Will the Real Janet Sobel Please Stand Up?


New York University professor, writes “was the first major anthropological study of East European Jewish culture in the English language.”50 In contrast to others, I would even argue that Janet Sobel’s fame in the early and mid- 1940s came about because she was a woman, especially one whose very homey domesticity was so different from the public’s ideas of what the typical avant-garde artists then coming to prominence—like Jackson Pollock—were like.51 It may also be true that during World War II, when American men were more likely to be serving in the armed forces and overseas, it was easier for a woman to receive recognition for working in a factory or as an artist and doing a “man’s job.” Beyond her work’s artistic qualities, the press was intrigued that so conventional a woman—a matronly, plump, unpretentious, middle-aged, middle-class Jewish Brooklyn mother of five, a grandmother, a housewife, who had no art training and who had begun to make art only in the past five or six years—was so gifted and original an artist. However, Sobel never had to seek out the interest and support of members of the New York art world and cultural hierarchy on her own; she was very fortunate that her son Sol so energetically showed his mother’s artworks to his own art teachers and to prominent individuals like Sidney Janis, who at the time was known as a collector and art writer and had not yet opened his gallery; and to the philosopher and educator John Dewey.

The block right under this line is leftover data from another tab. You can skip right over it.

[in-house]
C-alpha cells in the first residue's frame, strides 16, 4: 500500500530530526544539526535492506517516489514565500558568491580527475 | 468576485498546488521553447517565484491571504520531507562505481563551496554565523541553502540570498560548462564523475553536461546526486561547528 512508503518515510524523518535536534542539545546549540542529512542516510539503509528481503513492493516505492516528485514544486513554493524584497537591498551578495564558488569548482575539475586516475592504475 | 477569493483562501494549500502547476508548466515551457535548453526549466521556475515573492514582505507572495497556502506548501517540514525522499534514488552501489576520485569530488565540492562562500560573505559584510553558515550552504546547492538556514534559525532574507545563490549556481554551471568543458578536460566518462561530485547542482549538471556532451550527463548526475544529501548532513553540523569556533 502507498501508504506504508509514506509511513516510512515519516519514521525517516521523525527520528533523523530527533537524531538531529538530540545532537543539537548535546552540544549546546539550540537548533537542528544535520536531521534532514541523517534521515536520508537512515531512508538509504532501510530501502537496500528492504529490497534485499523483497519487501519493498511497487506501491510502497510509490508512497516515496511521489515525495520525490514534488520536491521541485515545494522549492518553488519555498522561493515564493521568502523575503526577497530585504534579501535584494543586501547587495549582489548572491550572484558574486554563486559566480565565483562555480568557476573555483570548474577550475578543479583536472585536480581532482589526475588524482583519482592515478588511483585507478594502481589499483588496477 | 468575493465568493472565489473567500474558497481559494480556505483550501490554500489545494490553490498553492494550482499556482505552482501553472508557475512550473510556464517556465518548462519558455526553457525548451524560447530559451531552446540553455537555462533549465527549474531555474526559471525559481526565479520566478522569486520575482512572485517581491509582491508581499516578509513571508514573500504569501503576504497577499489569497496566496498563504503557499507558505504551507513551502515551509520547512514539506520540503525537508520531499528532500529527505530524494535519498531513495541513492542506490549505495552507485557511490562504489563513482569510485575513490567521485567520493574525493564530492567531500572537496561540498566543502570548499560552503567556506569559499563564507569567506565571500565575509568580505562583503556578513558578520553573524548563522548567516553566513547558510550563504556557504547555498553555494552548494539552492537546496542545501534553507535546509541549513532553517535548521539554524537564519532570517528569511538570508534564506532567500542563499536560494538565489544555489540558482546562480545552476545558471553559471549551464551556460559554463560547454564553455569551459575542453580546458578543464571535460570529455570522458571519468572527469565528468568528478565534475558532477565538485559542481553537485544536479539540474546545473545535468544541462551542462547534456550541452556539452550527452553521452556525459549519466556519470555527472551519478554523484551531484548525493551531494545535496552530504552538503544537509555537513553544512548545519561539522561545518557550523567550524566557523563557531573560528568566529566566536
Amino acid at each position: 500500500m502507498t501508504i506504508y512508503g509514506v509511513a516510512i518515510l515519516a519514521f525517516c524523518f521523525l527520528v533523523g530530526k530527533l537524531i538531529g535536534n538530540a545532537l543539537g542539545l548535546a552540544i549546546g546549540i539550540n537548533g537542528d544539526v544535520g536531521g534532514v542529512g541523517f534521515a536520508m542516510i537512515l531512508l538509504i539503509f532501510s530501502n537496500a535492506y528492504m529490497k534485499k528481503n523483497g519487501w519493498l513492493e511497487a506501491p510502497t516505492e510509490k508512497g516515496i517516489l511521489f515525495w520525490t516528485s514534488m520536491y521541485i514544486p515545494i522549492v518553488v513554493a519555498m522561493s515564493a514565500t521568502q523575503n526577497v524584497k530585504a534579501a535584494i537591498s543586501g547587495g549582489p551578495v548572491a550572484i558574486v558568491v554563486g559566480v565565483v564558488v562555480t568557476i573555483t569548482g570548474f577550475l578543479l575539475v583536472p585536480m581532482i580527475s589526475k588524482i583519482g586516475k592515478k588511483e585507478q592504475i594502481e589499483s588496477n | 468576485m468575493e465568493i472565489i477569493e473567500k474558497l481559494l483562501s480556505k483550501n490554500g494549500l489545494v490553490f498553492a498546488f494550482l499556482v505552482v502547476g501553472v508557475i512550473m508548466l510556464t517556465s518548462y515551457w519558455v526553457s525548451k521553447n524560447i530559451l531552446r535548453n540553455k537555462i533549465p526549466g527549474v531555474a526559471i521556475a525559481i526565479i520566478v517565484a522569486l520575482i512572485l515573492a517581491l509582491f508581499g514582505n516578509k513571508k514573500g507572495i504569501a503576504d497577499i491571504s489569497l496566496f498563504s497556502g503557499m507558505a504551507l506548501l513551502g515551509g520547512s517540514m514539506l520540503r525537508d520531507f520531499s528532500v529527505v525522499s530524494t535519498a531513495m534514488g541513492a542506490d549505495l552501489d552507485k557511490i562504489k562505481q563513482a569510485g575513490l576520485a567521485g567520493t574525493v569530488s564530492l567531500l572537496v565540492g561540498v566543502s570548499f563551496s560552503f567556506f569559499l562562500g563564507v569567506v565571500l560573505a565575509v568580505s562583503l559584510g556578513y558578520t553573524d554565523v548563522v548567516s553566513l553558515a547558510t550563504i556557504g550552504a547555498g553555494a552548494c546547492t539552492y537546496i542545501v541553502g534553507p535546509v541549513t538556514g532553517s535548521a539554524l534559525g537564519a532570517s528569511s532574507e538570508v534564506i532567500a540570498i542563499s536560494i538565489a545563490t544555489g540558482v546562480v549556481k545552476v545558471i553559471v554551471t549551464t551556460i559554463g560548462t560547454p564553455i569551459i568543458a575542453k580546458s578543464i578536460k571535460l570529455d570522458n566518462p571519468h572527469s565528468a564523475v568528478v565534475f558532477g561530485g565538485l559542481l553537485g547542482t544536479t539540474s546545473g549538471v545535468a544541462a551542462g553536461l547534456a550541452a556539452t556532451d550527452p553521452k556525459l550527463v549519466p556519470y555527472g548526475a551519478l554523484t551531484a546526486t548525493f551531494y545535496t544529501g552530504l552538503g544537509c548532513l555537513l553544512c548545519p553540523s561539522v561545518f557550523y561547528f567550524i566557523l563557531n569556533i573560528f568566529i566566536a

Sol also introduced his mother to her fellow Ukrainian émigré, the famed artist Marc Chagall. In her 2005 article, Levin writes that Janet Sobel met Chagall in his studio after Chagall had escaped from Europe to New York in 1941. Levin notes, as did Sol Sobel, who told Levin of this meeting, that his mother and Chagall “spoke Russian together,” not their other shared language, Yiddish, and the two emigrant artists also shared “Russian culture … and a love of music.”52 In Franz Meyer’s massive monograph on Chagall—Meyer’s father-in-law—Meyer explains why Chagall chose to speak in Russian rather than in Yiddish: “Although Chagall and his brothers and sisters still spoke Yiddish with their parents, among themselves and in the street they spoke Russian,” and “the family had given up the use of their Jewish names.”53 Moreover, after leaving his Jewish elementary



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All texts copyright © Libby Seaberg, 2009